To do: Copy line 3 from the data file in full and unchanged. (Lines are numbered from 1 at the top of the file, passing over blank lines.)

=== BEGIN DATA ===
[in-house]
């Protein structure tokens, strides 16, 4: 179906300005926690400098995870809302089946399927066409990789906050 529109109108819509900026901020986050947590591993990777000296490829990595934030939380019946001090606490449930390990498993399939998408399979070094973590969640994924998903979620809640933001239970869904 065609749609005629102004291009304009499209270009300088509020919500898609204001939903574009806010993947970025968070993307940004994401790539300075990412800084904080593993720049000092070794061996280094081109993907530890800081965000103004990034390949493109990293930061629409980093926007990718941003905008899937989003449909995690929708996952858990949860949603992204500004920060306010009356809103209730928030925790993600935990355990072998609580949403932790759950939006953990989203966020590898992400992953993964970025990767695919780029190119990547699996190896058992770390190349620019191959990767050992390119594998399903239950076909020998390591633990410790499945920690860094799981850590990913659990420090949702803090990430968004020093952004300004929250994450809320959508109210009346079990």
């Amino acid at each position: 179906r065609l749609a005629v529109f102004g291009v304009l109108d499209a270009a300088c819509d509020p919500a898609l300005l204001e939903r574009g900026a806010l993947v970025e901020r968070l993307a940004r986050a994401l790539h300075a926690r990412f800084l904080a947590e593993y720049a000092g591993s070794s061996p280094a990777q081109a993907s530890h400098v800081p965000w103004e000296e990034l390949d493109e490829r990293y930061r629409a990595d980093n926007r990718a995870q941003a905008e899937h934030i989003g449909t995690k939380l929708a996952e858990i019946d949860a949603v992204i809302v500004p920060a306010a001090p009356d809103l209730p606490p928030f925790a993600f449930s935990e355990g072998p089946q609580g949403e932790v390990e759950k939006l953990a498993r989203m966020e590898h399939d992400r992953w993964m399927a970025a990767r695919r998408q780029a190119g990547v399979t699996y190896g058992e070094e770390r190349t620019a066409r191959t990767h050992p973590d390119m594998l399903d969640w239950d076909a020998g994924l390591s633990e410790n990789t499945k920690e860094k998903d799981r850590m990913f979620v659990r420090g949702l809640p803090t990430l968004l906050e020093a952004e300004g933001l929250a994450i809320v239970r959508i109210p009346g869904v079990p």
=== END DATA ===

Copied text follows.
């Amino acid at each position: 179906r065609l749609a005629v529109f102004g291009v304009l109108d499209a270009a300088c819509d509020p919500a898609l300005l204001e939903r574009g900026a806010l993947v970025e901020r968070l993307a940004r986050a994401l790539h300075a926690r990412f800084l904080a947590e593993y720049a000092g591993s070794s061996p280094a990777q081109a993907s530890h400098v800081p965000w103004e000296e990034l390949d493109e490829r990293y930061r629409a990595d980093n926007r990718a995870q941003a905008e899937h934030i989003g449909t995690k939380l929708a996952e858990i019946d949860a949603v992204i809302v500004p920060a306010a001090p009356d809103l209730p606490p928030f925790a993600f449930s935990e355990g072998p089946q609580g949403e932790v390990e759950k939006l953990a498993r989203m966020e590898h399939d992400r992953w993964m399927a970025a990767r695919r998408q780029a190119g990547v399979t699996y190896g058992e070094e770390r190349t620019a066409r191959t990767h050992p973590d390119m594998l399903d969640w239950d076909a020998g994924l390591s633990e410790n990789t499945k920690e860094k998903d799981r850590m990913f979620v659990r420090g949702l809640p803090t990430l968004l906050e020093a952004e300004g933001l929250a994450i809320v239970r959508i109210p009346g869904v079990p």